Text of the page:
The Canadian unity crisis involving Quebec has been a controversial.
issue since before the country^s confederation. Surrounding the.
seemingly unsurpassable dilemma of unity there are three main.
obstacles. The significant lack of action for Canada on the part of.
many francaphone Quebecois, prevents any profound attachment to the.
country on their behalf. A mood of intransigence on the part of.
Canadians outside Quebec serves to alienate and anger the individuals.
within the province. A perceived leadership vacuum throughout Canada on.
behalf of its citizens contributes to a widespread feeling of.
hopelessness (Reid, 1991). The complexity of, and speculation towards,.
the Canadian unity crisis masks the infallible truth that while.
presently, there is no solution to the problem there is some hope for.
the future. Within the province of Quebec there is a significant lack.
of patriotism or any real attachment for Canada. In 1995, The Angus.
Reid Group asked a national sample of Canadians to describe how they.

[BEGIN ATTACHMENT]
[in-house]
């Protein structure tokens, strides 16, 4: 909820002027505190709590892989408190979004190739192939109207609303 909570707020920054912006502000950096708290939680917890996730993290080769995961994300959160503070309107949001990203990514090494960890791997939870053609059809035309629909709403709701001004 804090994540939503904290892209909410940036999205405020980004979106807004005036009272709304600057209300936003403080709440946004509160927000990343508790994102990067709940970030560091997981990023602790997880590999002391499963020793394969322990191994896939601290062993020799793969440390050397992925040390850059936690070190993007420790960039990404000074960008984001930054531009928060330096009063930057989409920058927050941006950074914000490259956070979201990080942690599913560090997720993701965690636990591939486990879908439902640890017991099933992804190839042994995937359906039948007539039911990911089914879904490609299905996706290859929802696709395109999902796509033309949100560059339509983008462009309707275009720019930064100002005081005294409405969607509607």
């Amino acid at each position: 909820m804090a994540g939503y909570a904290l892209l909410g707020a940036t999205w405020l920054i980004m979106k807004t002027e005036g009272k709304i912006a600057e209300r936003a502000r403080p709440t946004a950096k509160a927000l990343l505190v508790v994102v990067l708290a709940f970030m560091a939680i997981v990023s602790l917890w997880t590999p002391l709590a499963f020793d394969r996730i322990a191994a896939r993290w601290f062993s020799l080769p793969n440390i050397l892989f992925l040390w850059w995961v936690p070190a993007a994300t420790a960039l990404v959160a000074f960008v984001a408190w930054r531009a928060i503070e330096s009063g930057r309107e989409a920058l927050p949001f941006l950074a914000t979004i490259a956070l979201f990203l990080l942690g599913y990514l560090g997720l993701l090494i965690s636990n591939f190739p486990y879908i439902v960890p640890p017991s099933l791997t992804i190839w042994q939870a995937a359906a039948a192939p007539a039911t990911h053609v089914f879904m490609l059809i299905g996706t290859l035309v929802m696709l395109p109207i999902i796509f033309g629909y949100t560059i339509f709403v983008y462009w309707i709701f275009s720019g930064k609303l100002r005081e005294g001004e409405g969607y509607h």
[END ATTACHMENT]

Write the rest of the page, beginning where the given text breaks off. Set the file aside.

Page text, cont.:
personally felt about Canada. Four options were given:.
I am strongly attached to Canada-I love the country and what it.
I am attached to Canada, but only so long as it provides me with a.
good standard of living;.
I am not attached to Canada and would prefer to see it split up into.
two or more countries; and.
I would prefer to see Canada amalgamate with the United States.
Outside of Quebec, there was evidence of a high level of patriotism.
with over 85% of Canadians saying that they are deeply attached to the.
country and what it stands for. In the province of Quebec, only.
one-third of the population and only 20% of the francophones, displayed.
this level of affection for Canada. While there is debate over the.
cause for these statistics, some individuals believed that the.
statistics were as a result of lingering wounded pride because of the.
failed Meech Lake accord in 1991. Many Quebecois were insulted by the.